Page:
The curiously named Mr. Robot:1.51exfiltrati0n.ipa (or .apk if you’re on Android) is just as curious as its name suggests. While youâ€™re better off telling your friends “Iâ€™ve been playing that Mr. Robot game” rather than remembering exactly how to spell or say it, itâ€™s an interesting tale in a similar vein to Lifeline — only better.
Developed in conjunction with Telltale Games and indie developers Night School, you know youâ€™re onto a good thing story wise. Thatâ€™s fortunate with Mr. Robot:1.51exfiltrati0n, as itâ€™s ALL story and fairly limited interaction. You play someone who stumbles across a lost cell phone and finds themselves embroiled in some very dark stuff.
The main screen is solely devoted to text messages and contact details. You begin communicating with a mysterious person who claims to be the owner of the phone. They get you to start â€˜workingâ€™ for an even more sinister character as you attempt to hack other peopleâ€™s details and fake information about yourself. Alongside that are random spam text messages and a group chat with a bunch of overly keen 20somethings. It sounds weird and it kind of is, but itâ€™s gripping too.
Much like Lifeline, youâ€™re trickle fed content. Sometimes, not much is going on. Then an hour later, youâ€™ll get a notification from one of the mysterious people. A few text messages later, in which you can interact and chip in your own comments, and the pattern repeats. Thereâ€™s a surprising amount of depth to this though. While the story might come relatively slowly, thereâ€™s always something to draw you in and keep you interested. Thatâ€™s even if you havenâ€™t seen the show (like me).
As you progress, you find yourself tasked with the role of having to gain passwords and usernames from people via illicit sources. Rather than outright hacking anything, Mr. Robot:1.51exfiltrati0n relies on you charming the person through text messages. Saying the right thing can make all the difference when it comes to getting what you want. Then just as you feel entirely caught up in the intrigue, youâ€™re distracted by the group chat going on about what pillows to buy someone for their birthday. Itâ€™s almost tedious, but itâ€™s fun antagonizing such folk while you play.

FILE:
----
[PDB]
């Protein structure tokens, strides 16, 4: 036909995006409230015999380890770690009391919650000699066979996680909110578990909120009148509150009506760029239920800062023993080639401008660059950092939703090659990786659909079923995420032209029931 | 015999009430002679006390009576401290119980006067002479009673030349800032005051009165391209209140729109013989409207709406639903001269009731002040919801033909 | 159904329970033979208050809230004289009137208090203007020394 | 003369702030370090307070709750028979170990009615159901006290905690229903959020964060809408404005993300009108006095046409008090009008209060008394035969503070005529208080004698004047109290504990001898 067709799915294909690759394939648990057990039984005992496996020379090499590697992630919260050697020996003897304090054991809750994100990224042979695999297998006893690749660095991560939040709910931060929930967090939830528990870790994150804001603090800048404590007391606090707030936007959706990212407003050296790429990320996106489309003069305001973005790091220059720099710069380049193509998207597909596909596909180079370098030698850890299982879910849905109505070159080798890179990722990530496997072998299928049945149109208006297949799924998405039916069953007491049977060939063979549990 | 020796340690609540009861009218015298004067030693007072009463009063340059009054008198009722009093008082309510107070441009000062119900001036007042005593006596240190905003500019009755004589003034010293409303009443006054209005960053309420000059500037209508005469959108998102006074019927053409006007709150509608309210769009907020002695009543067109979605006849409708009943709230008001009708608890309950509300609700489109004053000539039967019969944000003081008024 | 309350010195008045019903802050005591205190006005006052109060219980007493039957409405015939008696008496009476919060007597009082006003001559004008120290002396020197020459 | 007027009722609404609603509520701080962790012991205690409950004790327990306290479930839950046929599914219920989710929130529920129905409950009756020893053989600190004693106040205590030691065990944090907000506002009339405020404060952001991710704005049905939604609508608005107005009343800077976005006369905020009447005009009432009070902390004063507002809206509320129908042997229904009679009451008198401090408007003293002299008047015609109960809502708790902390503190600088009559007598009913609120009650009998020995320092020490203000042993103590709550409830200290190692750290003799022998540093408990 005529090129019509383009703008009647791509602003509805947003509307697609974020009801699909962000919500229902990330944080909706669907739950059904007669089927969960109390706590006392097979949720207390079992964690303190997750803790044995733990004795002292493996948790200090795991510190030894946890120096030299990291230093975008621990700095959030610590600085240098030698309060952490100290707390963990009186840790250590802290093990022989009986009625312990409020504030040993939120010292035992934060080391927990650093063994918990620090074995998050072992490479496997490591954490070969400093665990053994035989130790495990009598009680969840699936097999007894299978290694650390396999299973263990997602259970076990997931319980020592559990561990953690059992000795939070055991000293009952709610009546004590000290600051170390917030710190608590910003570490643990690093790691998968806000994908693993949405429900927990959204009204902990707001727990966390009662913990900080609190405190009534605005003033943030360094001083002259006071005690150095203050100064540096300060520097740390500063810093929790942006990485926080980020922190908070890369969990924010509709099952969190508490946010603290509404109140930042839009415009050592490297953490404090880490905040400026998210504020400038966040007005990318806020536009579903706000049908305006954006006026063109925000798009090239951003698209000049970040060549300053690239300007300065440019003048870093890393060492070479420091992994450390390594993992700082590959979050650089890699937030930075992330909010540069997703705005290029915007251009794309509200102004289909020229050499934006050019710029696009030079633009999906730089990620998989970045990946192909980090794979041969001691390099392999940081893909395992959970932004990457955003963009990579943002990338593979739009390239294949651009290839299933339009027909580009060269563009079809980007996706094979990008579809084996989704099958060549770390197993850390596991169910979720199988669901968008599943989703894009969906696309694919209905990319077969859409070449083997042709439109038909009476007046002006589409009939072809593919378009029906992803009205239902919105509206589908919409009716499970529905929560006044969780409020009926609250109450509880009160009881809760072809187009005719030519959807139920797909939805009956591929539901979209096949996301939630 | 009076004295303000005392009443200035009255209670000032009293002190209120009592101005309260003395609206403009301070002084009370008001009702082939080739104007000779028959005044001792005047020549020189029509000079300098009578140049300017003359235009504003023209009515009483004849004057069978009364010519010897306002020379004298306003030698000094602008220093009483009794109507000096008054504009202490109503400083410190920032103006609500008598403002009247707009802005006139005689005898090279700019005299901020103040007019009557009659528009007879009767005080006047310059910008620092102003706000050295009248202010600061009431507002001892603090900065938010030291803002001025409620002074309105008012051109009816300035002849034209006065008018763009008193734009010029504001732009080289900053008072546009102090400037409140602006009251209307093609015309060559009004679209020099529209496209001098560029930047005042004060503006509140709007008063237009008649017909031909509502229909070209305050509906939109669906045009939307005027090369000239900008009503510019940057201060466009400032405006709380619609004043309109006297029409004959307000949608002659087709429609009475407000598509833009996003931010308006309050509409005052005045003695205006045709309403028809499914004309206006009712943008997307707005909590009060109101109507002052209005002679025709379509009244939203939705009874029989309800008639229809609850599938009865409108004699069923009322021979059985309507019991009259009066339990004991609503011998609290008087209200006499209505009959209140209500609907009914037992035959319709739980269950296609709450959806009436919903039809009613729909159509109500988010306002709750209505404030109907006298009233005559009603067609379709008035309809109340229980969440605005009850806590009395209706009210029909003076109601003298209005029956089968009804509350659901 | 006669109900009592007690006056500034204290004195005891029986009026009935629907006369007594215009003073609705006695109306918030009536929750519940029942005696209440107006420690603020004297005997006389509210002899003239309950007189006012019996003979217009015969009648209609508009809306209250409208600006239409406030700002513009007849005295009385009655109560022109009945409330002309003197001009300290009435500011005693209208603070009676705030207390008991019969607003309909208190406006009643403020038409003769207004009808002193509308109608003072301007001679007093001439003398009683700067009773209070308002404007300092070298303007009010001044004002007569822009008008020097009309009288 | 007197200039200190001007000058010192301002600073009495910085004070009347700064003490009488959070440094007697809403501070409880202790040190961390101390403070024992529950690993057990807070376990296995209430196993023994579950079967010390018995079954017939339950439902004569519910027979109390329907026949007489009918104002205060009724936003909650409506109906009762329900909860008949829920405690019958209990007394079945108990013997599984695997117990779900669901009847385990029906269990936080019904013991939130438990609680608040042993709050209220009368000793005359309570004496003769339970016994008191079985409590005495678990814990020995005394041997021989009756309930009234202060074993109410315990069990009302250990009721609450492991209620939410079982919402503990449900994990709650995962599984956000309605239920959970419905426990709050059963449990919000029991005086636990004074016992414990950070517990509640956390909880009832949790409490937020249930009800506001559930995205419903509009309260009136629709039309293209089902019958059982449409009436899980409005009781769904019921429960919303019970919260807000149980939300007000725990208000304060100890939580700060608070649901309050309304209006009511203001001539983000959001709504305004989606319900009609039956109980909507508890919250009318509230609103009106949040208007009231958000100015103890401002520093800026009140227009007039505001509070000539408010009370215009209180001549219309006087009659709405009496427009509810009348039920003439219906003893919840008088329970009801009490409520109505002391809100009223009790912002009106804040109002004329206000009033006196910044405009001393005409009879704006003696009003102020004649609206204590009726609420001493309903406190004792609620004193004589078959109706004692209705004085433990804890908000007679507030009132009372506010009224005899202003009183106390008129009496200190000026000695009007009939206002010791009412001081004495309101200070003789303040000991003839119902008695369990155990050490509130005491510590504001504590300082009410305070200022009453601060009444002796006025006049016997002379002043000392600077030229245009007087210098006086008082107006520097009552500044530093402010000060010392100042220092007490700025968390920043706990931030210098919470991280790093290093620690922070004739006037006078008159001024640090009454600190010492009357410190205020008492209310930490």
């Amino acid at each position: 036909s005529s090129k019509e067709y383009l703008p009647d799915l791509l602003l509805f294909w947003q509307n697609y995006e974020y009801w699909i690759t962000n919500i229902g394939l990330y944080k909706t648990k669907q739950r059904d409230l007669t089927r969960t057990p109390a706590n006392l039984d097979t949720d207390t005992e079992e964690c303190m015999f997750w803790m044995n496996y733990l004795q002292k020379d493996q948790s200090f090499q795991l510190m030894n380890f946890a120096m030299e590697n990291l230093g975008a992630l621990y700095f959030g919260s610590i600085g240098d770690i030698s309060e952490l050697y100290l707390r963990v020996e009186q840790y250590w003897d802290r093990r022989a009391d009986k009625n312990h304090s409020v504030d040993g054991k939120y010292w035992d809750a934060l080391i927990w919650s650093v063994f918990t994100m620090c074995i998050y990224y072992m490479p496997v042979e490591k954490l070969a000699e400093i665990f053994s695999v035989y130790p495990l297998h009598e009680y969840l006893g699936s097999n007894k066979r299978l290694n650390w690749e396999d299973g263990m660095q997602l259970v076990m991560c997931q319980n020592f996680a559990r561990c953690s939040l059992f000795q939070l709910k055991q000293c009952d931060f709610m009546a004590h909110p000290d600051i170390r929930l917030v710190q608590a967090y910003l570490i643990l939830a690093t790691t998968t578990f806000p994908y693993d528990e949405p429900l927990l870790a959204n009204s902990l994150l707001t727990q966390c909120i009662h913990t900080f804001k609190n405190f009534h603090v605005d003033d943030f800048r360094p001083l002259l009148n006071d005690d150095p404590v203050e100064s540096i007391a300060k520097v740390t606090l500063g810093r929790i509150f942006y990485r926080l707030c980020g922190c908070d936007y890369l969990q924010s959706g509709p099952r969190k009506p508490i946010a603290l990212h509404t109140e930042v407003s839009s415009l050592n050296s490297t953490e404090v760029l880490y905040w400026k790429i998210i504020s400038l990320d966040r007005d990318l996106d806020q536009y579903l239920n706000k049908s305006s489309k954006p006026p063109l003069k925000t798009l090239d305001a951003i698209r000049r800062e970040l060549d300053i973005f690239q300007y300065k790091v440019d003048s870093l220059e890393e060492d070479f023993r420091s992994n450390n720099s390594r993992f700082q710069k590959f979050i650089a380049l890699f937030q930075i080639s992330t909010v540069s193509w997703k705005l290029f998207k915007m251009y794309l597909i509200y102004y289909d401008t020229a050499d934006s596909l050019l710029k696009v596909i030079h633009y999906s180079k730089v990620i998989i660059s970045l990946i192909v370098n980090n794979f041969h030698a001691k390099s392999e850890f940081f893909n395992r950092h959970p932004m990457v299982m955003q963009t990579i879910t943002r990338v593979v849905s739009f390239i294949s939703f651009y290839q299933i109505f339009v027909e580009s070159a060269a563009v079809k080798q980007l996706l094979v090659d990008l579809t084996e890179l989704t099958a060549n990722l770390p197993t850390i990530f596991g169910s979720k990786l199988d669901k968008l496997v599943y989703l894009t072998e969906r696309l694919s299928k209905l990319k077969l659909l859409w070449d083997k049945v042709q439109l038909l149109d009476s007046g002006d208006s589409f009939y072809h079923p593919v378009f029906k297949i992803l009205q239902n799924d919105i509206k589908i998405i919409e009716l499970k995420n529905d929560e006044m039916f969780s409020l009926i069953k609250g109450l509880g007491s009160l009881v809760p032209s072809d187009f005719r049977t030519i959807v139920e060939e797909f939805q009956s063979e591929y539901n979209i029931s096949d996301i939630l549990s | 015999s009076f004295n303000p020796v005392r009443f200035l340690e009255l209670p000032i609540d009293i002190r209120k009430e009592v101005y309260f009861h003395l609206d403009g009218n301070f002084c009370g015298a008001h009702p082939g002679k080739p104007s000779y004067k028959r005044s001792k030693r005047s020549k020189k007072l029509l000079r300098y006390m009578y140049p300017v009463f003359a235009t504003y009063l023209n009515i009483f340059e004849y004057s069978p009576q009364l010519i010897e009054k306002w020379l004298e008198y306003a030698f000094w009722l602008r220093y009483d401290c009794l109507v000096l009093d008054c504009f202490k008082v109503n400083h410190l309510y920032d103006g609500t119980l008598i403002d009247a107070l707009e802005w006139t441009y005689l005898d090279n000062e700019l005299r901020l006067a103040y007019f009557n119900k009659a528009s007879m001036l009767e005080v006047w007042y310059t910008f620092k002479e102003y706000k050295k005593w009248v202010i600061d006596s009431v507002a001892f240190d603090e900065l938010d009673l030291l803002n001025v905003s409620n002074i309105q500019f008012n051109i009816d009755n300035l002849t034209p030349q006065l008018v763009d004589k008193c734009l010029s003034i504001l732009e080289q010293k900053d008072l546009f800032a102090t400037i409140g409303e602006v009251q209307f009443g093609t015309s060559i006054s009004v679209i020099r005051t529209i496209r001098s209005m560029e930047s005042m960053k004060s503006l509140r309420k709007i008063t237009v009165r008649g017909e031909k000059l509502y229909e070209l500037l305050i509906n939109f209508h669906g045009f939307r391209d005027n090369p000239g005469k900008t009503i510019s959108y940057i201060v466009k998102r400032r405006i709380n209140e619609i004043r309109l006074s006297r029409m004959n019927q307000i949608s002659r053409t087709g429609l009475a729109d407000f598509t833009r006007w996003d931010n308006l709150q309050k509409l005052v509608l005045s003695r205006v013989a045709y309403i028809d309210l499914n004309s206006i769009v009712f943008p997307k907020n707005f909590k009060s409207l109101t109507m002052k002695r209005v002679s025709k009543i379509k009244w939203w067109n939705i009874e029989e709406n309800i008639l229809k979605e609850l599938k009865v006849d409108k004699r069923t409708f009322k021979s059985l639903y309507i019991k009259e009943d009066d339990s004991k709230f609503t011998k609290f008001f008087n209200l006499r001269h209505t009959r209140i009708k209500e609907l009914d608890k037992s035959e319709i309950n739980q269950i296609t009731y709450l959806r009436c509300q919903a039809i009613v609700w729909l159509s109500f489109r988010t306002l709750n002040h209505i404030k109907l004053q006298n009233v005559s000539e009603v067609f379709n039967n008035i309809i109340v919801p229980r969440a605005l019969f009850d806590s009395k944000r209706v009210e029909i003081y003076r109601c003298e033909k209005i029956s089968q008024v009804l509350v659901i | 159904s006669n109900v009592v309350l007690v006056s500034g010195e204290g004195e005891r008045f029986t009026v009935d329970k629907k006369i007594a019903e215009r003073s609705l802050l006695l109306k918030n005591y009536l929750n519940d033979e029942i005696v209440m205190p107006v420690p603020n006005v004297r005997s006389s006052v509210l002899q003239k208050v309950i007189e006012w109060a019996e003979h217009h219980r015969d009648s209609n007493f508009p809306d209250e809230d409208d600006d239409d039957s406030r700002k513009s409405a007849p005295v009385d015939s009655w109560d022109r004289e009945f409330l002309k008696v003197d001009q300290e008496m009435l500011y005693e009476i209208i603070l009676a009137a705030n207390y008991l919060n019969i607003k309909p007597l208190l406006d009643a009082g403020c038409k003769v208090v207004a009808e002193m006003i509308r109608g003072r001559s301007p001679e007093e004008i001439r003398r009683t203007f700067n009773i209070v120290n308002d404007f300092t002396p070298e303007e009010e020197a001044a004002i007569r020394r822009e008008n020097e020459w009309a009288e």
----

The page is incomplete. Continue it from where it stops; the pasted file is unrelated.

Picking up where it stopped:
Thanks to how Mr. Robot:1.51exfiltrati0n is laid out, it all feels reasonably genuine too. I found myself looking at notifications and feeling almost like I was diving into a WhatsApp conversation or replying to an iMessage.
The downside is that you donâ€™t have a huge amount of flexibility. A lot of it is an illusion. Youâ€™re given multiple choice responses to decide between, and you canâ€™t type out your own messages. It makes sense in terms of game design, but it leaves you wanting more. You want to affect change in some way and instead youâ€™re led down a fascinating path that you canâ€™t deviate from.
Thereâ€™s also the issue of time. Mr. Robot:1.51exfiltrati0n is a slow burner and understandably so, but youâ€™ll find yourself itching to skip ahead sometimes. This isnâ€™t a game you can blitz through over a weekend, but it is ideal for someone with a busy life who still wants to uncover bits of story.
For that reason, Mr. Robot:1.51exfiltrati0n wonâ€™t be for everyone. Much like how Lifeline is an acquired taste. However, I found it much more compelling than Lifeline. Its story fits into the theme of using your smartphoneÂ so very well. Youâ€™ll be eager to see whatâ€™s further down that rabbit hole. Expect it to be a very deep hole.